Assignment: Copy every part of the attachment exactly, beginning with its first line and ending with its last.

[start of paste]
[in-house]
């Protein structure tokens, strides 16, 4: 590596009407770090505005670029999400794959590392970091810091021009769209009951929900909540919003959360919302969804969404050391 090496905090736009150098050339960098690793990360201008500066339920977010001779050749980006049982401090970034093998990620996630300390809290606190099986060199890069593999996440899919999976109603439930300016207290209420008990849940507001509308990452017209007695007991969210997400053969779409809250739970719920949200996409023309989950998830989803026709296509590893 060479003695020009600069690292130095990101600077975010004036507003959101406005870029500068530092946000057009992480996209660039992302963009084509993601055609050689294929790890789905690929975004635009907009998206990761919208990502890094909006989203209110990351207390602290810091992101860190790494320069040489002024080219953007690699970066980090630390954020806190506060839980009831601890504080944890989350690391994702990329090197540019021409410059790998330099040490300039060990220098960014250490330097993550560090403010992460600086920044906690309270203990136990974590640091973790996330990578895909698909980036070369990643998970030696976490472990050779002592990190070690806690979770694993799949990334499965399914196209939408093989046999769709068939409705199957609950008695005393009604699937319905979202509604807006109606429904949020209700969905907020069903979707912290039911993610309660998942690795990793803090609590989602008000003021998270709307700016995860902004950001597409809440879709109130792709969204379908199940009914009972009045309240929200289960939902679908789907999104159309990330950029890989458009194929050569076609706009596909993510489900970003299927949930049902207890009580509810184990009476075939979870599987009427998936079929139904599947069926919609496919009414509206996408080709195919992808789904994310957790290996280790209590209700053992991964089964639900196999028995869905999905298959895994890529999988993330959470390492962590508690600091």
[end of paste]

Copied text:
[in-house]
């Protein structure tokens, strides 16, 4: 590596009407770090505005670029999400794959590392970091810091021009769209009951929900909540919003959360919302969804969404050391 090496905090736009150098050339960098690793990360201008500066339920977010001779050749980006049982401090970034093998990620996630300390809290606190099986060199890069593999996440899919999976109603439930300016207290209420008990849940507001509308990452017209007695007991969210997400053969779409809250739970719920949200996409023309989950998830989803026709296509590893 060479003695020009600069690292130095990101600077975010004036507003959101406005870029500068530092946000057009992480996209660039992302963009084509993601055609050689294929790890789905690929975004635009907009998206990761919208990502890094909006989203209110990351207390602290810091992101860190790494320069040489002024080219953007690699970066980090630390954020806190506060839980009831601890504080944890989350690391994702990329090197540019021409410059790998330099040490300039060990220098960014250490330097993550560090403010992460600086920044906690309270203990136990974590640091973790996330990578895909698909980036070369990643998970030696976490472990050779002592990190070690806690979770694993799949990334499965399914196209939408093989046999769709068939409705199957609950008695005393009604699937319905979202509604807006109606429904949020209700969905907020069903979707912290039911993610309660998942690795990793803090609590989602008000003021998270709307700016995860902004950001597409809440879709109130792709969204379908199940009914009972009045309240929200289960939902679908789907999104159309990330950029890989458009194929050569076609706009596909993510489900970003299927949930049902207890009580509810184990009476075939979870599987009427998936079929139904599947069926919609496919009414509206996408080709195919992808789904994310957790290996280790209590209700053992991964089964639900196999028995869905999905298959895994890529999988993330959470390492962590508690600091």